Klipspringer. (Photo: L. Wadley)
On the road to and from the site we have seen a variety of antelope including sable, klipspringer, waterbuck, impala, kudu and wildebeest.
The Woodstock Rocks Team: Dr Ghilraen Laue, Dr Carolyn Thorp, Professor Lyn Wadley and Dr Chrissie Sievers.
We have now excavated the surface layers and in the Very Dark Greyish Brown layer below we are finding Middle Stone Age stone tools.
Beetle Larvae have caused some disturbance in the deposits.
The above photo shows two squares we are excavating. On the left, in square F2, the stone artefacts in the Dark Brown layer have been flagged so they can be mapped with the EDM. In the square on the right, F3, we are coming onto a rock fall that will be removed in the coming days (Photo: G. Laue).
Below are some examples of the Middle Stone Age stone tools we have excavated:
A quartzite blade (left) and a quartzite flake (right) (Photo: L. Wadley)
A siltstone blade (left) and a siltstone flake (right) (Photo: L. Wadley)
Traffic on the road to work (Photo: L. Wadley).
Woodstock Rocks has the faded remains of San rock paintings scattered across the walls. The paintings have faded due to natural weathering and dust. To minimise dust while we are excavating we have covered the area around the excavation and the walkways on the site with a geotextile which can be seen in the previous photos of the site.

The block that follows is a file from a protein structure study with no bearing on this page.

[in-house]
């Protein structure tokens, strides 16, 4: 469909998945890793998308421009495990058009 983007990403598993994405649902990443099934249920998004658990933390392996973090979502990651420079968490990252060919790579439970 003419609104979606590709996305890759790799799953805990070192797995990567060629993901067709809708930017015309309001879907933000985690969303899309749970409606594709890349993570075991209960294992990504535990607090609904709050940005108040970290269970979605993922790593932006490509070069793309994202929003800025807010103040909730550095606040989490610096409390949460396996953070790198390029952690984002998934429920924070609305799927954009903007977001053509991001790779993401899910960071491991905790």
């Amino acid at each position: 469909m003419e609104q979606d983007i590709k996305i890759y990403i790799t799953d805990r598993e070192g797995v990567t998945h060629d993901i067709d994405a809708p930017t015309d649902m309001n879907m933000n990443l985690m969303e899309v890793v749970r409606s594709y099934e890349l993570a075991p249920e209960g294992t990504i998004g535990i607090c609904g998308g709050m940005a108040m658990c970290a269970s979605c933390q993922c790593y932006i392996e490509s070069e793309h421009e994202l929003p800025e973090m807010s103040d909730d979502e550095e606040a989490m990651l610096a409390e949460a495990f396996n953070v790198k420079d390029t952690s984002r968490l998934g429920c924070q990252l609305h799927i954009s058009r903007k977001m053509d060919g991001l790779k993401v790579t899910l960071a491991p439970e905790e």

Below we have used a programme, DStretch, to enhance the images and make some of these faded paintings clearer:
(Photos: G. Laue)
(Photos: G. Laue)
(Photos: G. Laue)
An early morning view of the Mokolo River below the site, taken from where we parked our car. (Photo: G. Laue)
As we excavated deeper we needed to remove some of the rocks that had fallen from the cliff face. (Photo: C. Sievers)
The red-headed weaver has completed his first nest, but his partner does not seem to approve. When she comes to look at it she chirrups a lot and he has now started weaving a second nest. (Photo: G. Laue)
Wim Biemond, an Iron Age archaeologist based in Botswana, has joined us for a few days. Here he is checking the surface for pottery fragments and recording the upper and lower grindstones strewn around the site. (Photo: C. Sievers)
A selection of upper grindstones found on the surface at Woodstock Rocks. This image shows the variety of shapes and sizes of the grindstones collected by Wim Biemond (Photo: L. Wadley)
Lower grindstones At least 46 upper grindstones and many lower grindstones were counted by Wim Biemond on the surface of the site. (Photo: L. Wadley)
One of the routes to and from the site took us past a small dam teaming with birdlife. (Photo: G. Laue)
The images on our Woodstock Rocks t-shirts were copied from the rock art panel viewed at the top of the ladder (see Day 5). Here we are looking at some of the faded rock art at the site. (Photo: R. Wadley)